4: {dns-name: ec2-174-129-132-248.compute-1.amazonaws.com, instance-id: i-7f5bde11}
  5: {dns-name: ec2-50-19-152-136.compute-1.amazonaws.com, instance-id: i-755bde1b}
  6: {dns-name: '', instance-id: i-4b5bde25}
services:
  demo-wiki:
    formula: local:mediawiki-62
    relations: {cache: wiki-cache, db: wiki-db, website: wiki-balancer}
    units:
      demo-wiki/0:
        machine: 2
        relations: {}
        state: null
      demo-wiki/1:
        machine: 6
        relations: {}
        state: null
  wiki-balancer:
    formula: local:haproxy-13
    relations: {reverseproxy: demo-wiki}
    units:
      wiki-balancer/0:
        machine: 4
        relations: {}
        state: null
  wiki-cache:
    formula: local:memcached-10
    relations: {cache: demo-wiki}
    units:
      wiki-cache/0:
        machine: 3
        relations: {}
        state: null
      wiki-cache/1:
        machine: 5
        relations: {}
        state: null
  wiki-db:
    formula: local:mysql-93
    relations: {db: demo-wiki}
    units:
      wiki-db/0:
        machine: 1
        relations: {}
        state: null

At the top you see the machines that ensemble spun up in EC2 in the ‘machines’ section. The numbers there correspond to the ‘machine: #’ in the service/units definitions below. If you look through, you’ll see above that wiki-balancer is machine 4, which has a hostname of ec2-174-129-132-248.compute-1.amazonaws.com. If you go to that hostname, once all relations are up (I like to use ‘watch ensemble status’ to see when this happens), you should see a working mediawiki. But not just a working mediawiki, a scalable one. If you want to pour on the traffic, spin up 3 more demo-wiki’s to handle the app server load:


ensemble add-unit demo-wiki
ensemble add-unit demo-wiki
ensemble add-unit demo-wiki

These will of course take a minute or two to spin up. Once they’re ready they’ll show up in the status output:

services:
  demo-wiki:
    formula: local:mediawiki-62
    relations: {cache: wiki-cache, db: wiki-db, website: wiki-balancer}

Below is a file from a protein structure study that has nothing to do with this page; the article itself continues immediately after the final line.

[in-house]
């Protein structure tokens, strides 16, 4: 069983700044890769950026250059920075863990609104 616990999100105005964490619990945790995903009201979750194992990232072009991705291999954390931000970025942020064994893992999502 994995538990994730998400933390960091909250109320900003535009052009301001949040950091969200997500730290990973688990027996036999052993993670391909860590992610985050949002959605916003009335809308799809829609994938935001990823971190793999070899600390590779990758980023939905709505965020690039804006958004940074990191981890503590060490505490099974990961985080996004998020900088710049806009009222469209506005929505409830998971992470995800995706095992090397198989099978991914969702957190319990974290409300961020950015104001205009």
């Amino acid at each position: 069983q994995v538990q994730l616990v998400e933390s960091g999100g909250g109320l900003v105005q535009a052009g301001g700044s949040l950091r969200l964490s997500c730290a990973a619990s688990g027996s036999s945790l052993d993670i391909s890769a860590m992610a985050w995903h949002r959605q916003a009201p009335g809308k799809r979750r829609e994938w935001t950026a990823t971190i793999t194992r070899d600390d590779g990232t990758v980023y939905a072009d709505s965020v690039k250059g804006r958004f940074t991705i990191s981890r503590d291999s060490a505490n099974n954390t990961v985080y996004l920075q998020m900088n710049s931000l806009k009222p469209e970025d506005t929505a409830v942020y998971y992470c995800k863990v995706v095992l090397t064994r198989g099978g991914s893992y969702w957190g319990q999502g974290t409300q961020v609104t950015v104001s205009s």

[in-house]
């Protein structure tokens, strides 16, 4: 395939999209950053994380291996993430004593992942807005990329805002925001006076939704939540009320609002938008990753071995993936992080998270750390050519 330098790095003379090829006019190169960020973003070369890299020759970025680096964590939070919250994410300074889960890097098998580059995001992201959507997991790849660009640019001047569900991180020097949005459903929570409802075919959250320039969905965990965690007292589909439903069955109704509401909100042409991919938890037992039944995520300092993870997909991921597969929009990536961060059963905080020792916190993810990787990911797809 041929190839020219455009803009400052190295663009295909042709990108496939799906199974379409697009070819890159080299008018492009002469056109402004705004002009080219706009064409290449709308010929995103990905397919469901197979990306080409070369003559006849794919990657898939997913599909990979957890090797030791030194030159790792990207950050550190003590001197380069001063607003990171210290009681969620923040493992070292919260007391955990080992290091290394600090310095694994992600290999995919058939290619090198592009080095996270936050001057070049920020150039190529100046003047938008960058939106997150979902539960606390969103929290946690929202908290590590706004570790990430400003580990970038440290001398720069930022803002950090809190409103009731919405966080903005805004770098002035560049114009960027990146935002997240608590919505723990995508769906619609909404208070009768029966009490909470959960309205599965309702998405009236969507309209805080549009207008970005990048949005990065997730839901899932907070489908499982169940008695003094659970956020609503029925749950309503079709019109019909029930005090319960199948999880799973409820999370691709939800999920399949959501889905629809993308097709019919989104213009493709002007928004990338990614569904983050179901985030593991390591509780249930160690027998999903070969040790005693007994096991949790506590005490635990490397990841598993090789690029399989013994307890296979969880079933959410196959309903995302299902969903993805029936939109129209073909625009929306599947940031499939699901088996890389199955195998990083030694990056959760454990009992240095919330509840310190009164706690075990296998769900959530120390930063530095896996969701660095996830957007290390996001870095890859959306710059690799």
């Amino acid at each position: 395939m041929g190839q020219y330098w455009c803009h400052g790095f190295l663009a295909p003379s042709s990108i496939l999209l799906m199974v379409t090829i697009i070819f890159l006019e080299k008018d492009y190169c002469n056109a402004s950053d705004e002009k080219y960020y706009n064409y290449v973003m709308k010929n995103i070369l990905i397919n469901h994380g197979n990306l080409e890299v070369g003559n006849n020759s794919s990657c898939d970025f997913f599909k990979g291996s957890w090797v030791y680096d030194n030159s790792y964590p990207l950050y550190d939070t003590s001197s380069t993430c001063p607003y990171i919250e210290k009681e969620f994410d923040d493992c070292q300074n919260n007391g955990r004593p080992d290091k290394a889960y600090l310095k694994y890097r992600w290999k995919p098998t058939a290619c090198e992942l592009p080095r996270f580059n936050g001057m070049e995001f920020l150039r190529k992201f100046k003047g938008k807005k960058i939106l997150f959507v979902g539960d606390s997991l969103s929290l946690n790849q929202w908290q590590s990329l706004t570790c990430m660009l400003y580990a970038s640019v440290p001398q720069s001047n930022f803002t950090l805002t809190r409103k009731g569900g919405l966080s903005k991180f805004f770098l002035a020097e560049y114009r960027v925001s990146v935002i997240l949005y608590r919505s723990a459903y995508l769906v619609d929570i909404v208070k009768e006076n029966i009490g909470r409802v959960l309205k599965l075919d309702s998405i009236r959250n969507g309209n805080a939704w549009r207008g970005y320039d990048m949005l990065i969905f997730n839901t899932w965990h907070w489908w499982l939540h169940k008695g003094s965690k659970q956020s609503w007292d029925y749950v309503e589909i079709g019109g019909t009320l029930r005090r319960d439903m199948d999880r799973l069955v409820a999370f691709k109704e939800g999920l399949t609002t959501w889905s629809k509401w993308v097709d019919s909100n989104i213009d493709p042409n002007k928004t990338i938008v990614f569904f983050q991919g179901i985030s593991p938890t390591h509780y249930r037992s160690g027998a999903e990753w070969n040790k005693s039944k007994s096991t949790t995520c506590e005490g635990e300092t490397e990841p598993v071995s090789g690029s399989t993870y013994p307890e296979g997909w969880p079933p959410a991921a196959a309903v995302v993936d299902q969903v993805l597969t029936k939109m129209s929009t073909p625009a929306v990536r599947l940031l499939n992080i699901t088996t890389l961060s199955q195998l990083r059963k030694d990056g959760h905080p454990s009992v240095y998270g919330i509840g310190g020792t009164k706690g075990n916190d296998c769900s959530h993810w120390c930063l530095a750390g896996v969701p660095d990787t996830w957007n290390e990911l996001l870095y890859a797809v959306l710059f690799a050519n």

units:
      demo-wiki/0:
        machine: 2
        relations:
          cache: {state: up}
          db: {state: up}
          website: {state: up}
        state: started
      demo-wiki/1:
        machine: 6
        relations:
          cache: {state: up}
          db: {state: up}
          website: {state: up}
        state: started
      demo-wiki/2:
        machine: 7
        relations:
          cache: {state: up}
          db: {state: up}
          website: {state: up}
        state: started
      demo-wiki/3:
        machine: 8
        relations:
          cache: {state: up}
          db: {state: up}
          website: {state: up}
        state: started
      demo-wiki/4:
        machine: 9
        relations:
          cache: {state: up}
          db: {state: up}
          website: {state: up}
        state: started

How about a little test then? After I got to this point, I logged in as WikiSysop (change the password folks! its change-me) and imported the Wikipedia exports for “Ubuntu” and “EC2″. After that I used harvestman to spider the site and then saved all the urls in a file, urls.txt. Alright! Now lets fire up *siege* from a machine outside the cluster, but in the same availability zone / security group (so at least we’re only dealing with EC2′s latency and not my net connection), and see if we can take this cluster down!


$ siege -i -c 5 -f urls.txt
...
Transactions: 563 hits
Availability: 100.00 %
Elapsed time: 95.58 secs
Data transferred: 2.64 MB
Response time: 0.35 secs
Transaction rate: 5.89 trans/sec
Throughput: 0.03 MB/sec
Concurrency: 2.04
Successful transactions: 544
Failed transactions: 0
Longest transaction: 13.54
Shortest transaction: 0.00

This is, btw, the best run I got out of t1.micro’s. Sometimes it would get quite ugly:


Transactions: 892 hits
Availability: 99.55 %
Elapsed time: 221.69 secs
Data transferred: 3.64 MB
Response time: 0.61 secs
Transaction rate: 4.02 trans/sec
Throughput: 0.02 MB/sec
Concurrency: 2.45
Successful transactions: 849
Failed transactions: 4
Longest transaction: 27.41
Shortest transaction: 0.00

Lets try the whole thing over with m1.small. First I edit ~/.ensemble/environments.yaml and add an override for the default-instance-type:


ensemble: environments

environments:
  sample:
    type: ec2
    default-instance-type: m1.small
    control-bucket: ensemble-12345678901234567890
    admin-secret: xxxxxxxxxxxxxxxxxxxxxxxxxxxxxxxxx

Then I re-run the whole test:


Transactions: 290 hits
Availability: 98.98 %
Elapsed time: 81.79 secs
Data transferred: 0.78 MB
Response time: 0.53 secs
Transaction rate: 3.55 trans/sec
Throughput: 0.01 MB/sec
Concurrency: 1.89
Successful transactions: 277
Failed transactions: 3
Longest transaction: 1.50
Shortest transaction: 0.00